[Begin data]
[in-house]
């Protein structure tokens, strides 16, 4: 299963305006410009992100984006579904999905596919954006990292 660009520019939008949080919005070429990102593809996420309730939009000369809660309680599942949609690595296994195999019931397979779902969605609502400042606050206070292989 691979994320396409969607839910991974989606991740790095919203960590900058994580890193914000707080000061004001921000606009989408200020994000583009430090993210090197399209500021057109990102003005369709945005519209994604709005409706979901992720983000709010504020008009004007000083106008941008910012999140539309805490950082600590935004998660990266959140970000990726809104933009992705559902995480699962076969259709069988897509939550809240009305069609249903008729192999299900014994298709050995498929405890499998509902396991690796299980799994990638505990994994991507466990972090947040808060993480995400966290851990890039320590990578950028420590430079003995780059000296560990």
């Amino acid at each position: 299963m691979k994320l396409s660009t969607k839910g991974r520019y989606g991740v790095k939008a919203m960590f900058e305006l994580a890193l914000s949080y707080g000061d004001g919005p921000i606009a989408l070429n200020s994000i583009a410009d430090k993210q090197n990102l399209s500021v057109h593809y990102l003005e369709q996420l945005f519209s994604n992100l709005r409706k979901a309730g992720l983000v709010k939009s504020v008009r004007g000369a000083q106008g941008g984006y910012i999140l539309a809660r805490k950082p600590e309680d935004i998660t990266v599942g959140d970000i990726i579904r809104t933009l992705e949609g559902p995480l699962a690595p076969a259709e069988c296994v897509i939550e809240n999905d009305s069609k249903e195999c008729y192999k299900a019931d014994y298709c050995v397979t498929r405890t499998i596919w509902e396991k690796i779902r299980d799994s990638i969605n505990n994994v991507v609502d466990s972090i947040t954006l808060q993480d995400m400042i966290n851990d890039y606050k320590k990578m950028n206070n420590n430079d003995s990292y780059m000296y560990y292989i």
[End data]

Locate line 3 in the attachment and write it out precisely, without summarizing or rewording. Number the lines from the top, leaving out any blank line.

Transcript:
């Amino acid at each position: 299963m691979k994320l396409s660009t969607k839910g991974r520019y989606g991740v790095k939008a919203m960590f900058e305006l994580a890193l914000s949080y707080g000061d004001g919005p921000i606009a989408l070429n200020s994000i583009a410009d430090k993210q090197n990102l399209s500021v057109h593809y990102l003005e369709q996420l945005f519209s994604n992100l709005r409706k979901a309730g992720l983000v709010k939009s504020v008009r004007g000369a000083q106008g941008g984006y910012i999140l539309a809660r805490k950082p600590e309680d935004i998660t990266v599942g959140d970000i990726i579904r809104t933009l992705e949609g559902p995480l699962a690595p076969a259709e069988c296994v897509i939550e809240n999905d009305s069609k249903e195999c008729y192999k299900a019931d014994y298709c050995v397979t498929r405890t499998i596919w509902e396991k690796i779902r299980d799994s990638i969605n505990n994994v991507v609502d466990s972090i947040t954006l808060q993480d995400m400042i966290n851990d890039y606050k320590k990578m950028n206070n420590n430079d003995s990292y780059m000296y560990y292989i």